Saturday, February 23, 2013

On Relationships, Babies and Dogs

There are two steps in entering into transforming relationships.  The first is to decide whether to form the relationship. The second step is to decide how to make the relationship meaningful.  I think the best relationships are the unplanned ones (at least unplanned by us.)  So, to illustrate my point, sometimes I am asked, “Pastor, when is the right time for new parents to try to have a baby?”  You see, in our case, we did no such detailed planning. One day there were not two treasured children, and the next day there were. Sort of like that.  If there was planning involved, I was unaware of it (the planning part that is.) So, when is the best time to start a relationship with a child in your marriage?  Be surprised!  If you both want to have a child for the right reasons, then let a little serendipity in your life. Today is the right day for your new relationship.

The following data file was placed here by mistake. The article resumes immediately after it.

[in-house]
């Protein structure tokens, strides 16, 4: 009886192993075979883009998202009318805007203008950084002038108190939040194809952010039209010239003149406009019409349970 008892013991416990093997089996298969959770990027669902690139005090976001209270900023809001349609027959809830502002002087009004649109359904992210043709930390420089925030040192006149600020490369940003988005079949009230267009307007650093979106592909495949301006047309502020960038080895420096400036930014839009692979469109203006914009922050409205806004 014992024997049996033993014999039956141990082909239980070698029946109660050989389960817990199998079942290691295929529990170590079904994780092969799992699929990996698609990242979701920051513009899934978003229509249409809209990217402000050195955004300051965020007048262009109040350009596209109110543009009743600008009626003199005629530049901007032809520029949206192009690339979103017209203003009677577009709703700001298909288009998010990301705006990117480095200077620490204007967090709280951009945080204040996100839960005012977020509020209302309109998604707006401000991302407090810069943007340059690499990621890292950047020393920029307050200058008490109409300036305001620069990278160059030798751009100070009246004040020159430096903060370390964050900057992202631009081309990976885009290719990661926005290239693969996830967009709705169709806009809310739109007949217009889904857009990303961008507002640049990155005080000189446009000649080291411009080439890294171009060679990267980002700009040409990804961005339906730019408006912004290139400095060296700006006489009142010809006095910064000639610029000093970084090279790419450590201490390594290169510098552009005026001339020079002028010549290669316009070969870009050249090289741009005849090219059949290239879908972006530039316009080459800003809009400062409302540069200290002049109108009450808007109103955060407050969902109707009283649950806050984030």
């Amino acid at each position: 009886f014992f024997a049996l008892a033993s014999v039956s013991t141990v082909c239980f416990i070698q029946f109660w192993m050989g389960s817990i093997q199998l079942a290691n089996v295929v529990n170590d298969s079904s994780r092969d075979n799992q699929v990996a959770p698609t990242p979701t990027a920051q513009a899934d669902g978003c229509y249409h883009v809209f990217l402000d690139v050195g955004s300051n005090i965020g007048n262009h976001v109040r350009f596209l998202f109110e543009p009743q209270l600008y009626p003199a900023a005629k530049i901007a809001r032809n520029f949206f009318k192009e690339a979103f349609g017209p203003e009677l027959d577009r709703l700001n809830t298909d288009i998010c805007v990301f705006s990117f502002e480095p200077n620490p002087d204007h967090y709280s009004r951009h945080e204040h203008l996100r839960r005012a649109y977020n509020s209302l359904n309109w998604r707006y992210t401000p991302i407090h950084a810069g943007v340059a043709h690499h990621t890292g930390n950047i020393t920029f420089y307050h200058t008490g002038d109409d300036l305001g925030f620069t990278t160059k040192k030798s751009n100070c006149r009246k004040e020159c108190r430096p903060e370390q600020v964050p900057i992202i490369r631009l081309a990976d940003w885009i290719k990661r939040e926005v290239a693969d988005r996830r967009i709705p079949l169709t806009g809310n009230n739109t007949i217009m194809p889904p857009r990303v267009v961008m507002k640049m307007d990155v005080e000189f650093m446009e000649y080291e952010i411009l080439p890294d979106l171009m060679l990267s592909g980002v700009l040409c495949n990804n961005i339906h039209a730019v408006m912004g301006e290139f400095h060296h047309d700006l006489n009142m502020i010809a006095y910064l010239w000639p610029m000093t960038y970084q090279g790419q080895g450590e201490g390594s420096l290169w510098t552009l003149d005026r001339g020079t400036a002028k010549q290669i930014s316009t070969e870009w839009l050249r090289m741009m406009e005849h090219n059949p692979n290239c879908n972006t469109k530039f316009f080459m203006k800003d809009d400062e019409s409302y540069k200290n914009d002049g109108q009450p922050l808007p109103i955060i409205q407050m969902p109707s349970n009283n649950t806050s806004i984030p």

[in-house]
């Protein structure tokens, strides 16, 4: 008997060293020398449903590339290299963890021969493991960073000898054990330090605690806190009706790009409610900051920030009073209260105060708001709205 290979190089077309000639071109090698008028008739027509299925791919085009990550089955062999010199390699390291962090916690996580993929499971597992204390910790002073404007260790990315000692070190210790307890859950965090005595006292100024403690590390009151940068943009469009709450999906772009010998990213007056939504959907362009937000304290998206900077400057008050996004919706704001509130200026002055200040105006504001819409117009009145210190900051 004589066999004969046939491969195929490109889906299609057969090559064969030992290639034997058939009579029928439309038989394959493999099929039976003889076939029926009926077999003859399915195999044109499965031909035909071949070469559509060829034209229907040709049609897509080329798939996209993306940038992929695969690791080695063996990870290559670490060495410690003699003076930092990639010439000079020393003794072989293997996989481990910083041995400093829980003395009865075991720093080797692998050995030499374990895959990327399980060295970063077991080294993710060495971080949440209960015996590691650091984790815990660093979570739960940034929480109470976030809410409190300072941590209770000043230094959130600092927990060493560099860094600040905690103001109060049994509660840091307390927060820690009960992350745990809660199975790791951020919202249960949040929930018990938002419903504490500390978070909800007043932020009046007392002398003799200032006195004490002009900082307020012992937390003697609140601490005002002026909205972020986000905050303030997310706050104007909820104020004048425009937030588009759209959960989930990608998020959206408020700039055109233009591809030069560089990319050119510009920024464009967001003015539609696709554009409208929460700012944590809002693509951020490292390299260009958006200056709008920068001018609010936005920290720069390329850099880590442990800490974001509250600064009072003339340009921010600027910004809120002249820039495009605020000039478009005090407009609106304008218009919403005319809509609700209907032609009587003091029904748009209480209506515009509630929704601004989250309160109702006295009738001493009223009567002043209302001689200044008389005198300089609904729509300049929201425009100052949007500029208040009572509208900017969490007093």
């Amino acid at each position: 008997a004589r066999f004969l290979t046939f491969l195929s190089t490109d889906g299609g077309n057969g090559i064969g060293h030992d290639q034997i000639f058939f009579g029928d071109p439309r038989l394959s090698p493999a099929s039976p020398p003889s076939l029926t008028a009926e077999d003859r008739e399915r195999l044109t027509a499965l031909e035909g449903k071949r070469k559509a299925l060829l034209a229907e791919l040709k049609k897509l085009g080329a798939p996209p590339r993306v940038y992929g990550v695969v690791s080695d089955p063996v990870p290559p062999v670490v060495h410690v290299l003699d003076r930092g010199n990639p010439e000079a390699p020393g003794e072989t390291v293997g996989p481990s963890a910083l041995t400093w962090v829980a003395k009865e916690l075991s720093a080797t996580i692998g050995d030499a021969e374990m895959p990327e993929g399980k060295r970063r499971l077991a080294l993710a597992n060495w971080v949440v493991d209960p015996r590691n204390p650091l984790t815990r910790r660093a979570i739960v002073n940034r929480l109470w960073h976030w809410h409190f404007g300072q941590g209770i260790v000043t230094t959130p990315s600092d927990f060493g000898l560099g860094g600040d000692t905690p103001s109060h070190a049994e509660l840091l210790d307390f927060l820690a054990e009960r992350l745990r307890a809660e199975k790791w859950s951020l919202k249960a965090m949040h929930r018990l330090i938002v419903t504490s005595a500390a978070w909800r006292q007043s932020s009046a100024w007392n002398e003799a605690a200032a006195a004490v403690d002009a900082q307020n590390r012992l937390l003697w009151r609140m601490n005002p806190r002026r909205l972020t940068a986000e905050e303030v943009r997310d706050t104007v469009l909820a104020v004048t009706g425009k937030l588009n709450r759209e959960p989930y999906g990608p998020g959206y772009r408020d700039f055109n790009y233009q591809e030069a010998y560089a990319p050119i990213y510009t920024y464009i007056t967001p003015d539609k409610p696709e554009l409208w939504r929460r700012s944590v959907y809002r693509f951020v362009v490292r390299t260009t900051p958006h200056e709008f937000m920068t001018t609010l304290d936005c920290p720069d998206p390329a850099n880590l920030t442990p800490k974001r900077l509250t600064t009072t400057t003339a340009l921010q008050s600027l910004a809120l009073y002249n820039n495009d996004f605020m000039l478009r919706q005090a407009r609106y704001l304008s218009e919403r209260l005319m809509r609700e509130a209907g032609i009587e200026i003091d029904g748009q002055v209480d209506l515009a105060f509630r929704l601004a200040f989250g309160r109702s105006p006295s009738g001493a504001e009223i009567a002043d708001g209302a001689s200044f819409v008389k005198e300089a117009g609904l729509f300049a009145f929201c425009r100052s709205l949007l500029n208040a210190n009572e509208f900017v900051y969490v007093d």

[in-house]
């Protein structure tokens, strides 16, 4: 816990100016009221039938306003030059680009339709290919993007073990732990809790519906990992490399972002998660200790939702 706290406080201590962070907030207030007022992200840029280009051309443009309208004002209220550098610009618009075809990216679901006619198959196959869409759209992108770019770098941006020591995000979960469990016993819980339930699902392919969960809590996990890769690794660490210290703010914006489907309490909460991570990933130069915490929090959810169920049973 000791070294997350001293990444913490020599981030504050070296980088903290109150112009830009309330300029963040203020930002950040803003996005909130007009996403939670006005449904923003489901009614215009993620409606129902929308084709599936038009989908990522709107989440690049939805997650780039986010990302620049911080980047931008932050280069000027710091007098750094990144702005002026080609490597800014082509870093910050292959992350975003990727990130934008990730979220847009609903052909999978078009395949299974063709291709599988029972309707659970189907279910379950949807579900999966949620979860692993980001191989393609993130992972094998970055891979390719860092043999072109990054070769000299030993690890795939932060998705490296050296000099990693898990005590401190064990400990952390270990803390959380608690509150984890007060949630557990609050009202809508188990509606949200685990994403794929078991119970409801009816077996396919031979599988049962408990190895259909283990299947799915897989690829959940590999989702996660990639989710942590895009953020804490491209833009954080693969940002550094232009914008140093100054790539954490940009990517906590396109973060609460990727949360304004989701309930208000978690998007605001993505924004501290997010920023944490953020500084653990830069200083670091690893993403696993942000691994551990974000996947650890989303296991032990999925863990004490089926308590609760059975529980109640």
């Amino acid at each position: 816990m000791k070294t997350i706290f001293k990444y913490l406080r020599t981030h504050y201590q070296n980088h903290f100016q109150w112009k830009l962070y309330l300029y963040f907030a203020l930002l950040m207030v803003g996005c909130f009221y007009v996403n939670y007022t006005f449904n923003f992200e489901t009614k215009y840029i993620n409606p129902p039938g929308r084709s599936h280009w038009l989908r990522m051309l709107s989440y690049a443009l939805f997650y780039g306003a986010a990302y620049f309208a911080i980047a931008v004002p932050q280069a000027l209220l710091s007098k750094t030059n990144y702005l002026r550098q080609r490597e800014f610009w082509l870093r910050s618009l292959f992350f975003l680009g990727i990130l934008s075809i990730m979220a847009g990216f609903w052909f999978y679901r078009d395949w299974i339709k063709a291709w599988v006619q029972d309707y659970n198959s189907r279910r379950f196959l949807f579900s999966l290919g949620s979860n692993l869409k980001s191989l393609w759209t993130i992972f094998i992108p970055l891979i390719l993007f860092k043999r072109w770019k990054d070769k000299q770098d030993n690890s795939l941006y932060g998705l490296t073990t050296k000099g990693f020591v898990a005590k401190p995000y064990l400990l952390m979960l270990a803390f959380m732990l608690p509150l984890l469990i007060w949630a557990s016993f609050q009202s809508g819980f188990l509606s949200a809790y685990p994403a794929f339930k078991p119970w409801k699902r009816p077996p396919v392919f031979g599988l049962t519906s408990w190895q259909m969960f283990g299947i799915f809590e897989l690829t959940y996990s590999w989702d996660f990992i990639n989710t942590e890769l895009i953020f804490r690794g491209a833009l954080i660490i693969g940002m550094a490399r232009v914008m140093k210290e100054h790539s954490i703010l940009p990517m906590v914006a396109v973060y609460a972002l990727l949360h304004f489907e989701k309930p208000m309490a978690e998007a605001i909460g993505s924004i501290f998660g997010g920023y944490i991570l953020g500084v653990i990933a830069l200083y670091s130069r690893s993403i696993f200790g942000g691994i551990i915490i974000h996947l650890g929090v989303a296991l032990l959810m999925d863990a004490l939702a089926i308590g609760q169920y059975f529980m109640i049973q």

But how do we make our new, surprise relationships work?  Let me illustrate with the “family dog.” If I had a say in the decision to get out family dog, I don’t remember it. But,  I didn’t fight the idea because, famous last words, “don’t worry, we will take care of him.” When our dog came into my life I looked up the breeding history of our dog and  I found it was an “indoor guard dog” for royalty in India.  Which meant he growled at people in our house and ate my pizza.  My mistake, I think, was that I missed the point of the family dog. The children didn’t want a pet to be a guard, they wanted someone to treasure.  If I had looked at  the relationship with the family dog in the context of forming family relationships maybe it would have been a more positive experience.  One writer recalls how when they had the “family discussion” about dogs, he insisted that any time he took the dog for a walk one of his children or his wife had to go on the walk with him.  That led to 30 minutes a day of time spent with someone he loved that created some lifetime memories. He transformed the issue of the relationship with the dog into a way to form a relationship with his family, dog included.